AirMap’s goal is simple… it is seeking to make drones part of everyday life by building the airspace services platform to let innovation take flight. The company, co-founded by aviation expert Ben Marcus, who was behind jetAVIVA, the world’s largest light business jet sales company, and Dr Gregory S McNeal, an expert in technology, law and public policy, hopes to fully integrate drones into large-scale industrial applications.
To achieve this drones should be capable of making 'data-driven decisions in real time' and the operation should also extend beyond operator's visual line of sight or should be fully autonomous. Once drones are capable of this they could better plan efficient flights (for both route optimisation and airspace safety), avoid obstacles and truly operate with full potential in urban as well as industrial sites.
AirMap is already the world's leading airspace management platform for drones, supporting more than 100,000 drone flights per day. The platform provides real-time airspace information and services needed to fly safely in low-altitude airspace and is now embedded into drones, ground control stations, and flight apps by many of the top drone makers, such as DJI, Intel, senseFly, 3DR, and Aeryon Labs. - expanding the technology’s reach throughout the entire drone ecosystem.
AirMap, the world's leading airspace management platform for drones
Unmanned Traffic Management is evolving
The company has also emerged as a leader in worldwide efforts to build technologies for Unmanned Traffic Management (UTM), the regulatory and technological framework that will facilitate data exchange and air traffic control for drones, and eventually, flying cars.
More than 125 airports use AirMap's airspace management dashboard to open surrounding airspace to drones, view past and current drone flights, accept digital flight notices, and communicate with drone operators. It also provides solutions for geofencing, remote identification of drones, and sophisticated in-flight deconfliction.
Expanding upon UTM, trials have recently commenced in Europe in partnership with Switzerland’s skyguide to demonstrate U-space capabilities across the Continent, an important step forward in opening more airspace for commercial drones. U-space is Europe’s vision for the digital infrastructure that will support safe, efficient, and secure access to European airspace for millions of drones. Much like the UTM initiative in the USA, U-space is a collaborative effort to enable situational awareness, data exchange, and digital communication for the drone ecosystem.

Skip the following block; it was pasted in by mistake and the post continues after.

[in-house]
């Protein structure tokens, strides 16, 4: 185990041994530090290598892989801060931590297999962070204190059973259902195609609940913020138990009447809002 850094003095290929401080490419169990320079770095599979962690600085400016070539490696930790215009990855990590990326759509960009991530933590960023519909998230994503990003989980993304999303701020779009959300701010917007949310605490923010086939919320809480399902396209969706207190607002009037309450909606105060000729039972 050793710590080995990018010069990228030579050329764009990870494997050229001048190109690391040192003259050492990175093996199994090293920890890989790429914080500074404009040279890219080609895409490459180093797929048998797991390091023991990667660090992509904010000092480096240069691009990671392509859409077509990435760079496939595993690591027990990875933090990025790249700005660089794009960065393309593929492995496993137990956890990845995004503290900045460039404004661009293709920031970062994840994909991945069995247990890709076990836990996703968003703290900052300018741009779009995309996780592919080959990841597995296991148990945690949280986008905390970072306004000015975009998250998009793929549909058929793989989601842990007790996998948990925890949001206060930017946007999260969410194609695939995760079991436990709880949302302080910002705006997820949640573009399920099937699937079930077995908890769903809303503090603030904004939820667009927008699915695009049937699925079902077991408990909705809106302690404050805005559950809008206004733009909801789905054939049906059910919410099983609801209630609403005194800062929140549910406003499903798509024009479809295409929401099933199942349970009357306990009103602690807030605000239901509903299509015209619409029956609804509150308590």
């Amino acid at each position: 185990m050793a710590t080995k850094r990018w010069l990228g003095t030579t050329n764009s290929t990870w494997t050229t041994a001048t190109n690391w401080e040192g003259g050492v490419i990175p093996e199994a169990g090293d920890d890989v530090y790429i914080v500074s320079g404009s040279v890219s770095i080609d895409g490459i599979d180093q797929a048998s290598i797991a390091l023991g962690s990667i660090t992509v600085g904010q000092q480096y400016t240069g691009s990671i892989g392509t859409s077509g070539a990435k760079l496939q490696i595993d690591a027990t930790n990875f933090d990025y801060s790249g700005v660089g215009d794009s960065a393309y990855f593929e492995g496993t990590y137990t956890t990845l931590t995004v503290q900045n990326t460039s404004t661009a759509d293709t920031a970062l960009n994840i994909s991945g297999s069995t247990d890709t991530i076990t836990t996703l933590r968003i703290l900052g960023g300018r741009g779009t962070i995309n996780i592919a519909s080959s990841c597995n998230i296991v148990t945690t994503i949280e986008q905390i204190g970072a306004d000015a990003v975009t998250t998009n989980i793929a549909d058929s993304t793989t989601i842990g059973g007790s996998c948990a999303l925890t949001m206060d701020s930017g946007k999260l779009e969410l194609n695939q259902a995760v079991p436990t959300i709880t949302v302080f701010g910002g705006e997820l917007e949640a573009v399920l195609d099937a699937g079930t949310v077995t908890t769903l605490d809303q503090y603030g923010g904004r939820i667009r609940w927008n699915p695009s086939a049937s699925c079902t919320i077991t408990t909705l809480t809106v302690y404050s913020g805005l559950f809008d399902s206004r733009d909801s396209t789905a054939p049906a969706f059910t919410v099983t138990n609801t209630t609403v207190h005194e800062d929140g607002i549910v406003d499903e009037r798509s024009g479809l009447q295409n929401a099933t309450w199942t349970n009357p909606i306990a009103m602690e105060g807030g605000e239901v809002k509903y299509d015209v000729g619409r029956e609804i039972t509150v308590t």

New start-ups are popping up frequently to take advantage of opportunities. Last week the Drone Major Group Limited was launched, a new group of complementary businesses which provide new connectivity options to the global drone industry.
Together with SUAS Global, (Surface, Underwater, Air, Space) an online network of drone industry owners, operators, service providers and enthusiasts; Software Major, a software development business, with broad expertise in the development of secure IT systems and Cyber Major, a business offering consultancy services focused on providing cyber risk assessments and resolution services, it has launched Drone Major, a new online portal for the provision of drones and all types of drone related products and services.
Drone Major Group claims to be the first ever company to bring together services dedicated to the rapidly growing drone industry and to increase connectivity globally. “The advance of the drone industry towards full connectivity is inevitable,” says Robert Garbett, the company’s founder and chief executive officer.
“How long this will take will depend on the will of the industry and its ability to develop robust standards; the willingness of regulators to enable new applications; the advancement of technology to tackle the challenges ahead; and the ability of the innovators to understand what technology is available to enable their vision of the future,” he adds.
This is a slightly modified version of an article which appeared in Blue Swan Daily, at Can we safely live in a world full of drones making data-driven decisions in real time?